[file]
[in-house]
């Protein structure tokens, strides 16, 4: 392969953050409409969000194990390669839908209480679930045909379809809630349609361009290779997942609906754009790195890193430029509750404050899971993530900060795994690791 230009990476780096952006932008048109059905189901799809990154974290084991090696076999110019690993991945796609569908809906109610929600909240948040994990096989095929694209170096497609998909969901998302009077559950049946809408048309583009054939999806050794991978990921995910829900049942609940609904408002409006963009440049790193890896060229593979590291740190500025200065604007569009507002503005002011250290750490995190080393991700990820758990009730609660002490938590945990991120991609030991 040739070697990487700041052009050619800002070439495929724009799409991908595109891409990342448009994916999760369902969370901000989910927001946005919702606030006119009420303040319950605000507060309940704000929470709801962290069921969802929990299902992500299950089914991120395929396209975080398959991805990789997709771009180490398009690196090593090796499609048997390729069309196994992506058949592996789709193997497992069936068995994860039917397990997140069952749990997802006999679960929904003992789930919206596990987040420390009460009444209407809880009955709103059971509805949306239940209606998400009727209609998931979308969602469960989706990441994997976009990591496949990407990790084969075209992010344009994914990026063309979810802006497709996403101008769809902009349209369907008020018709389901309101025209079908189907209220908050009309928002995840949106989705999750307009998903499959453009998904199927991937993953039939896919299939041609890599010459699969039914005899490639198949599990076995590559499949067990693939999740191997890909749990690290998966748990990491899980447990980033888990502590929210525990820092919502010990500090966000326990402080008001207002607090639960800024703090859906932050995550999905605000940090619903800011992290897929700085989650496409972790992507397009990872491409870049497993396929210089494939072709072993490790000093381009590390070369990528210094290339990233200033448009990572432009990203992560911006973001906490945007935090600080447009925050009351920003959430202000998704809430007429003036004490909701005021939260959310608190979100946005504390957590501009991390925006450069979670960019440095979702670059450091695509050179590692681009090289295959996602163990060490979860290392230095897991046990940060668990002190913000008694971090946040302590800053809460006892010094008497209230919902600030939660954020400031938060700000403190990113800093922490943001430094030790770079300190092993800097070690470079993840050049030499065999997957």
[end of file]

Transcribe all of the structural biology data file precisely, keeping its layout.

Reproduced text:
[in-house]
């Protein structure tokens, strides 16, 4: 392969953050409409969000194990390669839908209480679930045909379809809630349609361009290779997942609906754009790195890193430029509750404050899971993530900060795994690791 230009990476780096952006932008048109059905189901799809990154974290084991090696076999110019690993991945796609569908809906109610929600909240948040994990096989095929694209170096497609998909969901998302009077559950049946809408048309583009054939999806050794991978990921995910829900049942609940609904408002409006963009440049790193890896060229593979590291740190500025200065604007569009507002503005002011250290750490995190080393991700990820758990009730609660002490938590945990991120991609030991 040739070697990487700041052009050619800002070439495929724009799409991908595109891409990342448009994916999760369902969370901000989910927001946005919702606030006119009420303040319950605000507060309940704000929470709801962290069921969802929990299902992500299950089914991120395929396209975080398959991805990789997709771009180490398009690196090593090796499609048997390729069309196994992506058949592996789709193997497992069936068995994860039917397990997140069952749990997802006999679960929904003992789930919206596990987040420390009460009444209407809880009955709103059971509805949306239940209606998400009727209609998931979308969602469960989706990441994997976009990591496949990407990790084969075209992010344009994914990026063309979810802006497709996403101008769809902009349209369907008020018709389901309101025209079908189907209220908050009309928002995840949106989705999750307009998903499959453009998904199927991937993953039939896919299939041609890599010459699969039914005899490639198949599990076995590559499949067990693939999740191997890909749990690290998966748990990491899980447990980033888990502590929210525990820092919502010990500090966000326990402080008001207002607090639960800024703090859906932050995550999905605000940090619903800011992290897929700085989650496409972790992507397009990872491409870049497993396929210089494939072709072993490790000093381009590390070369990528210094290339990233200033448009990572432009990203992560911006973001906490945007935090600080447009925050009351920003959430202000998704809430007429003036004490909701005021939260959310608190979100946005504390957590501009991390925006450069979670960019440095979702670059450091695509050179590692681009090289295959996602163990060490979860290392230095897991046990940060668990002190913000008694971090946040302590800053809460006892010094008497209230919902600030939660954020400031938060700000403190990113800093922490943001430094030790770079300190092993800097070690470079993840050049030499065999997957």